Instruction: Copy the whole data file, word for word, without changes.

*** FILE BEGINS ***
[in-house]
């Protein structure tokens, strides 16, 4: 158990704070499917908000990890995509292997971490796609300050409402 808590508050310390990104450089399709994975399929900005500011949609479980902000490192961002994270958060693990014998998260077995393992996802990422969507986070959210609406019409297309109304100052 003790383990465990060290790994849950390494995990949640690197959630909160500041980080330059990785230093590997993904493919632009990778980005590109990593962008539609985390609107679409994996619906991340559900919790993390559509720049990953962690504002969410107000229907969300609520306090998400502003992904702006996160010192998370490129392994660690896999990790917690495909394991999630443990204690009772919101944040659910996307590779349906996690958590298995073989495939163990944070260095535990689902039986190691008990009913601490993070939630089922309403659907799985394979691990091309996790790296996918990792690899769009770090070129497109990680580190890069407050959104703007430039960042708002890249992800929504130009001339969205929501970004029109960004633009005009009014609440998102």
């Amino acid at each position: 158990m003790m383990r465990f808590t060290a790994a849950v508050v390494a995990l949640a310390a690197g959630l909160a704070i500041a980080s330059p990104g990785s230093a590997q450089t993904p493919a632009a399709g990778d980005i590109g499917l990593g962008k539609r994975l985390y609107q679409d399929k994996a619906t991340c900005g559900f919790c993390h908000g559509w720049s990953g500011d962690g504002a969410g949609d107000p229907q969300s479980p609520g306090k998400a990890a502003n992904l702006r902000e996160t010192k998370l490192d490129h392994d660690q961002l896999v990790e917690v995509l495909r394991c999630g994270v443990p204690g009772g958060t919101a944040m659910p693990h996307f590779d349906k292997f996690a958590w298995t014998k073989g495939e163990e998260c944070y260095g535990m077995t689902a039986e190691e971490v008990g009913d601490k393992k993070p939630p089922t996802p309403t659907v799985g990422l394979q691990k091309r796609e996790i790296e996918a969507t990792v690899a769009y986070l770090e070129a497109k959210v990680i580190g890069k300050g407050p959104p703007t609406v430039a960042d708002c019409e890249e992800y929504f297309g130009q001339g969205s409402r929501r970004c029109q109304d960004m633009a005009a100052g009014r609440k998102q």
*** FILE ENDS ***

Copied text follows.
[in-house]
């Protein structure tokens, strides 16, 4: 158990704070499917908000990890995509292997971490796609300050409402 808590508050310390990104450089399709994975399929900005500011949609479980902000490192961002994270958060693990014998998260077995393992996802990422969507986070959210609406019409297309109304100052 003790383990465990060290790994849950390494995990949640690197959630909160500041980080330059990785230093590997993904493919632009990778980005590109990593962008539609985390609107679409994996619906991340559900919790993390559509720049990953962690504002969410107000229907969300609520306090998400502003992904702006996160010192998370490129392994660690896999990790917690495909394991999630443990204690009772919101944040659910996307590779349906996690958590298995073989495939163990944070260095535990689902039986190691008990009913601490993070939630089922309403659907799985394979691990091309996790790296996918990792690899769009770090070129497109990680580190890069407050959104703007430039960042708002890249992800929504130009001339969205929501970004029109960004633009005009009014609440998102």
């Amino acid at each position: 158990m003790m383990r465990f808590t060290a790994a849950v508050v390494a995990l949640a310390a690197g959630l909160a704070i500041a980080s330059p990104g990785s230093a590997q450089t993904p493919a632009a399709g990778d980005i590109g499917l990593g962008k539609r994975l985390y609107q679409d399929k994996a619906t991340c900005g559900f919790c993390h908000g559509w720049s990953g500011d962690g504002a969410g949609d107000p229907q969300s479980p609520g306090k998400a990890a502003n992904l702006r902000e996160t010192k998370l490192d490129h392994d660690q961002l896999v990790e917690v995509l495909r394991c999630g994270v443990p204690g009772g958060t919101a944040m659910p693990h996307f590779d349906k292997f996690a958590w298995t014998k073989g495939e163990e998260c944070y260095g535990m077995t689902a039986e190691e971490v008990g009913d601490k393992k993070p939630p089922t996802p309403t659907v799985g990422l394979q691990k091309r796609e996790i790296e996918a969507t990792v690899a769009y986070l770090e070129a497109k959210v990680i580190g890069k300050g407050p959104p703007t609406v430039a960042d708002c019409e890249e992800y929504f297309g130009q001339g969205s409402r929501r970004c029109q109304d960004m633009a005009a100052g009014r609440k998102q």